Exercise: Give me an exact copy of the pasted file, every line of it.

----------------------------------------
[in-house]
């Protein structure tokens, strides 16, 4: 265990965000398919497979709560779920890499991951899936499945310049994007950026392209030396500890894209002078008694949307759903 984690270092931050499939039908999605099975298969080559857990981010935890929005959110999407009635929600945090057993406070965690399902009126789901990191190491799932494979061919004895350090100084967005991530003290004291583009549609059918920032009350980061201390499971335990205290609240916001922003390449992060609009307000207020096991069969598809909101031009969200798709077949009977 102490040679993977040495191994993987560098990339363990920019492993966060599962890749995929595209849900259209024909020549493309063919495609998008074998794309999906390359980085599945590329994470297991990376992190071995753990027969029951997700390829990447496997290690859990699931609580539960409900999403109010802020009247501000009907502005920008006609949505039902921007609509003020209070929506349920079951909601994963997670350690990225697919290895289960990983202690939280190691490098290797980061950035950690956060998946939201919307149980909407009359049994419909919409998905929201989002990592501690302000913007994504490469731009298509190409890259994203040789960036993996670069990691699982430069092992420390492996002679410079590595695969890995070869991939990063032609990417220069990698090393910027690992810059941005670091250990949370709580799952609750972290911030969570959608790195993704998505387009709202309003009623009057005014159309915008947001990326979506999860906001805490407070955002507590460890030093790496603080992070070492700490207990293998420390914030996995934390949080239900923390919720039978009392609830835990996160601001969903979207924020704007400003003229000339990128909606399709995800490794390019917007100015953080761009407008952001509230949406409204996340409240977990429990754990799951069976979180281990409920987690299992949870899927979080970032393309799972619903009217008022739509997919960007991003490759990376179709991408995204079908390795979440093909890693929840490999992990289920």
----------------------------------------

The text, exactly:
[in-house]
């Protein structure tokens, strides 16, 4: 265990965000398919497979709560779920890499991951899936499945310049994007950026392209030396500890894209002078008694949307759903 984690270092931050499939039908999605099975298969080559857990981010935890929005959110999407009635929600945090057993406070965690399902009126789901990191190491799932494979061919004895350090100084967005991530003290004291583009549609059918920032009350980061201390499971335990205290609240916001922003390449992060609009307000207020096991069969598809909101031009969200798709077949009977 102490040679993977040495191994993987560098990339363990920019492993966060599962890749995929595209849900259209024909020549493309063919495609998008074998794309999906390359980085599945590329994470297991990376992190071995753990027969029951997700390829990447496997290690859990699931609580539960409900999403109010802020009247501000009907502005920008006609949505039902921007609509003020209070929506349920079951909601994963997670350690990225697919290895289960990983202690939280190691490098290797980061950035950690956060998946939201919307149980909407009359049994419909919409998905929201989002990592501690302000913007994504490469731009298509190409890259994203040789960036993996670069990691699982430069092992420390492996002679410079590595695969890995070869991939990063032609990417220069990698090393910027690992810059941005670091250990949370709580799952609750972290911030969570959608790195993704998505387009709202309003009623009057005014159309915008947001990326979506999860906001805490407070955002507590460890030093790496603080992070070492700490207990293998420390914030996995934390949080239900923390919720039978009392609830835990996160601001969903979207924020704007400003003229000339990128909606399709995800490794390019917007100015953080761009407008952001509230949406409204996340409240977990429990754990799951069976979180281990409920987690299992949870899927979080970032393309799972619903009217008022739509997919960007991003490759990376179709991408995204079908390795979440093909890693929840490999992990289920």